Law Street Media

CFTC, SEC Level Civil Fraud Charges and Settle with SBF Co-Defendants Caroline Ellison and Gary Wang

Currency and Exchange Stock Chart for Finance and Economy Display

On Wednesday, the Commodity Futures Trading Commission (CFTC) filed fraud charges against Caroline Ellison, Alameda Research LLC CEO, and Gary Wang, Alameda and FTX Trading Ltd. Co-Founder, in an amended complaint for violations of fraud provisions of the Commodity Exchange Act and and a CFTC Regulation. Similarly, the Securities and Exchange Commission (SEC) filed a complaint against Ellison and Wang for fraud under the federal securities laws. The cases were simultaneously settled.

The actions come less than two weeks after Samuel Bankman-Fried (colloquially known as SBF),  FTX, a centralized digital asset derivative trading platform, and Alameda, a trading firm that operated as a primary market maker on FTX, were charged with conducting a fraudulent scheme that caused the loss of more than $8 billion in FTX customer deposits.

The newly filed allegations build on those previously alleged. In the case of the SEC, the agency claims that throughout the “brazen, multi-year scheme,” while SBF hyped investor expectations, Ellison and Wang misappropriated FTX customer funds. Specifically, the SEC says Wang created software code that allowed Alameda to divert FTX customer funds while Ellison used the misappropriated FTX customer funds for Alameda’s trading activity.

Even as the tide turned on crypto markets in May 2022, and “as it was increasingly clear that Alameda and FTX could not make customers whole, [SBF] and Defendants continued to misappropriate FTX customer funds,” the SEC alleges. Further, SBF continued to mislead investors about FTX’s financial condition and risk management and the defendants were aware, or at least reckless in not knowing that the statements were false and misleading.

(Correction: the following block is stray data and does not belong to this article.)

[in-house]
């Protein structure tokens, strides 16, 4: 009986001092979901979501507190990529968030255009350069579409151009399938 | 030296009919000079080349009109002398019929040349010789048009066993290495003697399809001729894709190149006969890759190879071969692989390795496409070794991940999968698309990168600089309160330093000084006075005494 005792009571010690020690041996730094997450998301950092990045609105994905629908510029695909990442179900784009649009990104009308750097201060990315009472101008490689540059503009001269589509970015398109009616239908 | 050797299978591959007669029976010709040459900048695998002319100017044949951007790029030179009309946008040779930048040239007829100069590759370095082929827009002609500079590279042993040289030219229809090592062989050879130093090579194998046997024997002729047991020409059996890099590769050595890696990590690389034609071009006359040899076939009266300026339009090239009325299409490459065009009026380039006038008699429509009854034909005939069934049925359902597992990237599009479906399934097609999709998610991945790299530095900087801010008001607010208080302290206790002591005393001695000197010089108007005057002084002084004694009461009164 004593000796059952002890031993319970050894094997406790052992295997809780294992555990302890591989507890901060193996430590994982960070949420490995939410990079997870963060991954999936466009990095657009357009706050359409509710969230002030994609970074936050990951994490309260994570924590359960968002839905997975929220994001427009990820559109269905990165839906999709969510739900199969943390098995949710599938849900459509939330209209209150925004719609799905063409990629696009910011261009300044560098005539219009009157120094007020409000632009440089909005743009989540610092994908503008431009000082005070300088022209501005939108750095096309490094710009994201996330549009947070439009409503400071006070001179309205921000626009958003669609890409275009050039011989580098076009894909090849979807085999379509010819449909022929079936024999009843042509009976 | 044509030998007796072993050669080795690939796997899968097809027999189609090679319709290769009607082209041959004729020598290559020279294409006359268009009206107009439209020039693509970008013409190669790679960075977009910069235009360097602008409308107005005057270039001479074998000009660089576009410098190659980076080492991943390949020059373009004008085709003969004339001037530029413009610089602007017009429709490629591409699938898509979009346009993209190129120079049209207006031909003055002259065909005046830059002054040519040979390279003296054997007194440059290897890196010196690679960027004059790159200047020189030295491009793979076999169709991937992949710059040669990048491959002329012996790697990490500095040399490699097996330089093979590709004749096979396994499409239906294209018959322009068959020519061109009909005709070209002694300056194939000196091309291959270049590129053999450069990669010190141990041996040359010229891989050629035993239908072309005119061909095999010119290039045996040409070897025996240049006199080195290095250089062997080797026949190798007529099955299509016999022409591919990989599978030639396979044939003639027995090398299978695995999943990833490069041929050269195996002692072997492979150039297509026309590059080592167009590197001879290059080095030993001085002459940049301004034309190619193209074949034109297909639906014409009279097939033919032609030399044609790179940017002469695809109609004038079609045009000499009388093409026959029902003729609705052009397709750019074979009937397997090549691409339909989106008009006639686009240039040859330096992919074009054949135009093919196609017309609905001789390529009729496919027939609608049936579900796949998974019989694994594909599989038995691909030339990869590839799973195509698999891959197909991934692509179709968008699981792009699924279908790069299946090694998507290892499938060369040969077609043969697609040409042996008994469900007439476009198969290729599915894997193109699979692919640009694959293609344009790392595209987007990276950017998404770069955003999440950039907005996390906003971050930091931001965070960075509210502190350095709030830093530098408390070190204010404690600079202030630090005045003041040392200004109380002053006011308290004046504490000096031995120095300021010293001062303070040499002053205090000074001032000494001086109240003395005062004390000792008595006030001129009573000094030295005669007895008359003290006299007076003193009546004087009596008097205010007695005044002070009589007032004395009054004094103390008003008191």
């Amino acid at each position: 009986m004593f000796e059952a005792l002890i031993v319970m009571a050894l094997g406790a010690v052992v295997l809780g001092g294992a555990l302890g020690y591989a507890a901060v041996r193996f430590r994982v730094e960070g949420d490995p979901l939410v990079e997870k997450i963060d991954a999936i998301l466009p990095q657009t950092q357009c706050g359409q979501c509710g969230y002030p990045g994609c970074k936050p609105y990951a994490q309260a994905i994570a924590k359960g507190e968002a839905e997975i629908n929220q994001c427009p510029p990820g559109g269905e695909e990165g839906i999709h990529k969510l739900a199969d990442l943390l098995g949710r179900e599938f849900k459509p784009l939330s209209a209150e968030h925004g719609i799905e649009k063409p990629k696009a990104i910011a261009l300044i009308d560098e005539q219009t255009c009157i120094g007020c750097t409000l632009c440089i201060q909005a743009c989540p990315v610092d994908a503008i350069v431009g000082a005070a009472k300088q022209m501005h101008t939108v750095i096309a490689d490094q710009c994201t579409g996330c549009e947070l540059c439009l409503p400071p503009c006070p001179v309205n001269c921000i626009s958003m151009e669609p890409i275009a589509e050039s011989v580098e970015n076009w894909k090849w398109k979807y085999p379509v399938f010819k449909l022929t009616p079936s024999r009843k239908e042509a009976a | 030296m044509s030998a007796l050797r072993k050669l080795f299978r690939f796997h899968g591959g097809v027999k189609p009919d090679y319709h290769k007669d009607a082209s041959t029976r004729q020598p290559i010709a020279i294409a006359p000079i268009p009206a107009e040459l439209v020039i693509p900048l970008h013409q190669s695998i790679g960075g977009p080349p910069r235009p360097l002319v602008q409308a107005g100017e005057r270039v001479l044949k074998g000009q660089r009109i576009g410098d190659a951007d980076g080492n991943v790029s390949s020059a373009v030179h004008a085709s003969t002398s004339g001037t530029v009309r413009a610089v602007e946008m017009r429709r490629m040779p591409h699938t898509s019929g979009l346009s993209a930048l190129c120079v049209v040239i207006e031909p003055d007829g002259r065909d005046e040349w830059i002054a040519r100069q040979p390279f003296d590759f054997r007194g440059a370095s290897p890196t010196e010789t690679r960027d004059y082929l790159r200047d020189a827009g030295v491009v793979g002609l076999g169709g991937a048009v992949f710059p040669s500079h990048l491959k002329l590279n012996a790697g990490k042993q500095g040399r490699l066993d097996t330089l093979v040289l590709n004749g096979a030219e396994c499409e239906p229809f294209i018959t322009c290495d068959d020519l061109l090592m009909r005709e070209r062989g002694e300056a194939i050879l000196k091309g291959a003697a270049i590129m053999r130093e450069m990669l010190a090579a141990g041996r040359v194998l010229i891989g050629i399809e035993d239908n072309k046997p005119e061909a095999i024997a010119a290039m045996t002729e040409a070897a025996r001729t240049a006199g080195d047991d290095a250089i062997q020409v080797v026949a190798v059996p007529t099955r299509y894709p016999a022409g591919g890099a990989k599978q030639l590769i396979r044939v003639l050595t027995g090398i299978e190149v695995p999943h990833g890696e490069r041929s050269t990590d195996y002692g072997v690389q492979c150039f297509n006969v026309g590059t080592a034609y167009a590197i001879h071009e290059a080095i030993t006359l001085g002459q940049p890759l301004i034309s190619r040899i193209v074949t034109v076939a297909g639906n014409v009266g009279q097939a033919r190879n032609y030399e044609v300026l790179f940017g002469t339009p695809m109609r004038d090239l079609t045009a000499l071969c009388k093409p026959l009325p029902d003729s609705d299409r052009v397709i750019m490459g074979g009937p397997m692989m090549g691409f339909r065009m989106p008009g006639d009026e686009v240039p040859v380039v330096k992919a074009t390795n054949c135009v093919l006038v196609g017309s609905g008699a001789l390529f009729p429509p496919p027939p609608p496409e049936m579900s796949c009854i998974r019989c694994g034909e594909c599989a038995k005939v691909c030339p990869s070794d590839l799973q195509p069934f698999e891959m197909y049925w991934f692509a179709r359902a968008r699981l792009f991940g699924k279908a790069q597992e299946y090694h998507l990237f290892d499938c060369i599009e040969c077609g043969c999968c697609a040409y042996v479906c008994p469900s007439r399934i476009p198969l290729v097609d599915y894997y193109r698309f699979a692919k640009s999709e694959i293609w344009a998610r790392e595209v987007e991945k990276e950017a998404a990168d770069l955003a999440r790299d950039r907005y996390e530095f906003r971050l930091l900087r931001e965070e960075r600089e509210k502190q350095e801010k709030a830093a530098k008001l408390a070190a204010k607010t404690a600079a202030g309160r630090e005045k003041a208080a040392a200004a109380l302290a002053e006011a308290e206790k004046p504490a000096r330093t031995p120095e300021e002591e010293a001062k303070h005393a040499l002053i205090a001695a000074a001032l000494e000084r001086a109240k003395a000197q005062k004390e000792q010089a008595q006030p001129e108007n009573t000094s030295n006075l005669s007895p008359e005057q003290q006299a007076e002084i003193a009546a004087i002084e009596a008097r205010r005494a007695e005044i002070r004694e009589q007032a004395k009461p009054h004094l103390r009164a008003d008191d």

For example, in June 2022, after receiving a $250 million line of revolving credit to BlockFi, a global crypto financial services company, providing FTX with access to capital to ease liquidity concerns, SBF tweeted,  “We take our duty seriously to protect the digital asset ecosystem and its customers.” Yet, the SEC alleges that these assurances were hollow as SBF and Ellison, with Wang’s knowledge, continued to spend hundreds of millions to buy up and support other crypto companies, and allowed Alameda to use FTX customer funds to repay its debts.

For their participation in the “house of cards” collapse, which cost investors billions and resulted in the entities’ bankruptcy, the agencies levelled multiple charges at Ellison and Wang. The Southern District of New York signed off on agreements with the defendants, with penalties and disgorgement amounts to be determined.

Exit mobile version